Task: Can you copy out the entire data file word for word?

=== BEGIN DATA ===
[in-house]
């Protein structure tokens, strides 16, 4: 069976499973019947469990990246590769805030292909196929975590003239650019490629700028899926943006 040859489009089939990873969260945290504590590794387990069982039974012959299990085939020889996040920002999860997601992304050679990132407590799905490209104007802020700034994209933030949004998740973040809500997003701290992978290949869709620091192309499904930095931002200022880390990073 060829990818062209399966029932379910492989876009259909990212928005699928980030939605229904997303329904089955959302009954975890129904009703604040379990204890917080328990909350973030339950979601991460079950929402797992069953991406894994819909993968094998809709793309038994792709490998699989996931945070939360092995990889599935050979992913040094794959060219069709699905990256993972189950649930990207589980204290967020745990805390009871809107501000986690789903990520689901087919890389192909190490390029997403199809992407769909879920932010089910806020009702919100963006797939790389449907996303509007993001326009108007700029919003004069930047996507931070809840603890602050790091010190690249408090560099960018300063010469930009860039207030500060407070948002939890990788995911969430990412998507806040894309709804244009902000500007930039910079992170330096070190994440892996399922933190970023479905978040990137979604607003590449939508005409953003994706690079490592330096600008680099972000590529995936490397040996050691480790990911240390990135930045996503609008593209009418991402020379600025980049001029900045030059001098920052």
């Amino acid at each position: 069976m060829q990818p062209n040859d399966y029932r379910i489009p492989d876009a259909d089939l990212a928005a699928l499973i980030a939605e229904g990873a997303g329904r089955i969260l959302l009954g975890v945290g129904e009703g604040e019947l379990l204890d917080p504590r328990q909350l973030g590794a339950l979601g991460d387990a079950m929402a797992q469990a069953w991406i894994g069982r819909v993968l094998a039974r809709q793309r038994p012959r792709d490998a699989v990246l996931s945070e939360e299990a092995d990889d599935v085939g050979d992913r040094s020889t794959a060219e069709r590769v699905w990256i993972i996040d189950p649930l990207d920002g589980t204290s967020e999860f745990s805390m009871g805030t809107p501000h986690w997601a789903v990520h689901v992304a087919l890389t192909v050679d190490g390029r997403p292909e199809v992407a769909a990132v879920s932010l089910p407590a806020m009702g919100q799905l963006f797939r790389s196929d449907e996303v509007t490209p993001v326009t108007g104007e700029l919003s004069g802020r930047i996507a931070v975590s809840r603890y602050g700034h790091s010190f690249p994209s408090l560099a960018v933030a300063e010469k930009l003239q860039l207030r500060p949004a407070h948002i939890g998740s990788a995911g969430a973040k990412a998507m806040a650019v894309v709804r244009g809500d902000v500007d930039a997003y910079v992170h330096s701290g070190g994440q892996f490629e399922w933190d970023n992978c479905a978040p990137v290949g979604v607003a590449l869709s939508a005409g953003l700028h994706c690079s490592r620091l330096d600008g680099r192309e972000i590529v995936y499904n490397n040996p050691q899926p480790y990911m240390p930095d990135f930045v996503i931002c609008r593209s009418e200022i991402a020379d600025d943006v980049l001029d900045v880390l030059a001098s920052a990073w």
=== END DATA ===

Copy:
[in-house]
């Protein structure tokens, strides 16, 4: 069976499973019947469990990246590769805030292909196929975590003239650019490629700028899926943006 040859489009089939990873969260945290504590590794387990069982039974012959299990085939020889996040920002999860997601992304050679990132407590799905490209104007802020700034994209933030949004998740973040809500997003701290992978290949869709620091192309499904930095931002200022880390990073 060829990818062209399966029932379910492989876009259909990212928005699928980030939605229904997303329904089955959302009954975890129904009703604040379990204890917080328990909350973030339950979601991460079950929402797992069953991406894994819909993968094998809709793309038994792709490998699989996931945070939360092995990889599935050979992913040094794959060219069709699905990256993972189950649930990207589980204290967020745990805390009871809107501000986690789903990520689901087919890389192909190490390029997403199809992407769909879920932010089910806020009702919100963006797939790389449907996303509007993001326009108007700029919003004069930047996507931070809840603890602050790091010190690249408090560099960018300063010469930009860039207030500060407070948002939890990788995911969430990412998507806040894309709804244009902000500007930039910079992170330096070190994440892996399922933190970023479905978040990137979604607003590449939508005409953003994706690079490592330096600008680099972000590529995936490397040996050691480790990911240390990135930045996503609008593209009418991402020379600025980049001029900045030059001098920052």
């Amino acid at each position: 069976m060829q990818p062209n040859d399966y029932r379910i489009p492989d876009a259909d089939l990212a928005a699928l499973i980030a939605e229904g990873a997303g329904r089955i969260l959302l009954g975890v945290g129904e009703g604040e019947l379990l204890d917080p504590r328990q909350l973030g590794a339950l979601g991460d387990a079950m929402a797992q469990a069953w991406i894994g069982r819909v993968l094998a039974r809709q793309r038994p012959r792709d490998a699989v990246l996931s945070e939360e299990a092995d990889d599935v085939g050979d992913r040094s020889t794959a060219e069709r590769v699905w990256i993972i996040d189950p649930l990207d920002g589980t204290s967020e999860f745990s805390m009871g805030t809107p501000h986690w997601a789903v990520h689901v992304a087919l890389t192909v050679d190490g390029r997403p292909e199809v992407a769909a990132v879920s932010l089910p407590a806020m009702g919100q799905l963006f797939r790389s196929d449907e996303v509007t490209p993001v326009t108007g104007e700029l919003s004069g802020r930047i996507a931070v975590s809840r603890y602050g700034h790091s010190f690249p994209s408090l560099a960018v933030a300063e010469k930009l003239q860039l207030r500060p949004a407070h948002i939890g998740s990788a995911g969430a973040k990412a998507m806040a650019v894309v709804r244009g809500d902000v500007d930039a997003y910079v992170h330096s701290g070190g994440q892996f490629e399922w933190d970023n992978c479905a978040p990137v290949g979604v607003a590449l869709s939508a005409g953003l700028h994706c690079s490592r620091l330096d600008g680099r192309e972000i590529v995936y499904n490397n040996p050691q899926p480790y990911m240390p930095d990135f930045v996503i931002c609008r593209s009418e200022i991402a020379d600025d943006v980049l001029d900045v880390l030059a001098s920052a990073w």